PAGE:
I "healthied" it up by using sausage from our own hogs and oven-baking instead of deep-frying the eggs when they're done. The crust was 100% as crunchy as you'd want it to be so I can avow that you'll lose nothing in the final Scotch egg product by avoiding the deep-fryer, hallelujah. I'm certain that, if you wanted, you could use gluten-free breadcrumbs rather than the classic kind, but there is the possibility it might not turn out quite as crispy as the traditional method. Try it and let me know!



Scotch Eggs (loosely adapted from Jamie Oliver)
serves 4

6 large, free-range eggs (2 beaten)
1 lb. high-quality ground sausage
2 Tablespoons chopped chives
1 small bunch parsley chopped (about 1/2 cup)
1/4 teaspoon ground nutmeg
1 Tablespoon horseradish mustard
1/4 teaspoon sea salt
1/4 teaspoon black pepper
all purpose flour, for dusting
1 cup plain breadcrumbs
1/8 cup olive oil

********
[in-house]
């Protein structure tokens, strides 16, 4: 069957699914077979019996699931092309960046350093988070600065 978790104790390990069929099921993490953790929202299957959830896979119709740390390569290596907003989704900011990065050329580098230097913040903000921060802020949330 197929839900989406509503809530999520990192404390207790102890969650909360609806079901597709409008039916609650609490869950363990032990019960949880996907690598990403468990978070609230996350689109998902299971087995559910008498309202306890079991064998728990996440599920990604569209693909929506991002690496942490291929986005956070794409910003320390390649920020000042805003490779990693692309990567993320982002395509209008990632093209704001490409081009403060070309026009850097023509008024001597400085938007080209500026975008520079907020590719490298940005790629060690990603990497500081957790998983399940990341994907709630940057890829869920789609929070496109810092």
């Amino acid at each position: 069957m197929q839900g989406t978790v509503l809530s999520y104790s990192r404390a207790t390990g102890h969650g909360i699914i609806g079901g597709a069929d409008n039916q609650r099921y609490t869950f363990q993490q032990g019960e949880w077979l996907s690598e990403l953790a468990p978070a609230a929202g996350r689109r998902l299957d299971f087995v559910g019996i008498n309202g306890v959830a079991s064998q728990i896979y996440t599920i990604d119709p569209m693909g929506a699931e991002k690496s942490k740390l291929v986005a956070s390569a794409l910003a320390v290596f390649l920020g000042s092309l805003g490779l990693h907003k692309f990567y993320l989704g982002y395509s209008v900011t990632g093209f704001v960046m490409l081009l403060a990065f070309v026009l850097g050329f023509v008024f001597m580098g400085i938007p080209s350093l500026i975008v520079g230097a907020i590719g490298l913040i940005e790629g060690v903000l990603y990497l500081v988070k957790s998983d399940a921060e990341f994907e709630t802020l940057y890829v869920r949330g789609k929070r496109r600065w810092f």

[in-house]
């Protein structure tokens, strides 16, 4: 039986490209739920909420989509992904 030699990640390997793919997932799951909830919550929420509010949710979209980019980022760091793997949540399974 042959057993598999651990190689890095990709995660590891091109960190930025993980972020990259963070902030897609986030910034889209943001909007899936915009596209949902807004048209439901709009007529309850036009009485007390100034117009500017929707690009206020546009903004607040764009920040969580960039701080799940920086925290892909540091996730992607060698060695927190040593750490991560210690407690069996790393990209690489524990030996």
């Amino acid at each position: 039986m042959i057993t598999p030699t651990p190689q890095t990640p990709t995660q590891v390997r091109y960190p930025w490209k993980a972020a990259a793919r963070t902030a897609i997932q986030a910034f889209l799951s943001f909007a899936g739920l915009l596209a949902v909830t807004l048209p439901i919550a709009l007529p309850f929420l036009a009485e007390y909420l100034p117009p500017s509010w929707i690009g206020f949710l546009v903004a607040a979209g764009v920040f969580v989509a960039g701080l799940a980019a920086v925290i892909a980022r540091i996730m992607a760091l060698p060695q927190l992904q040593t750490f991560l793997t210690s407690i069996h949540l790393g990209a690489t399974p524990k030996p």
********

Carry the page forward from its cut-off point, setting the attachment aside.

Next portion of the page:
1.) Soft-boil the remaining four eggs (having beaten two and set aside) in a medium sized pot. Rinse in cold water and peel shells away.
2.) In one small bowl mix sausage, fresh herbs, nutmeg, mustard, salt, and pepper. In another small bowl pour in a little bit of flour. In a third small bowl (or deep plate) pour the breadcrumbs.
3.) Heat oven to 425 degrees F. On a large, rimmed baking sheet heat olive oil until shimmering. Remove tray from oven, and place scotch eggs, assembled thus: roll boiled eggs in flour and set aside. Divide the sausage evenly, then flatten into a thick disc and wrap boiled eggs in sausage, reshaping when totally covered. Roll again in flour, then dip in beaten egg, roll in breadcrumbs, dip in beaten egg, roll once more in breadcrumbs, then set on the tray.
4.) Bake for approximately 20 minutes or until golden, turning several times to evenly crisp each side of the egg. When finished, remove from tray and allow to cool. Serve at warm, at room temperature, or even chilled.

Happy Easter weekend, loves! I hope you're planning and able to spend it surrounded by friends and family. Let love be the theme of your life this weekend as we focus on when Love won out forever over Death. And hey, if you don't know my Jesus let's talk because He's crazy-amazing.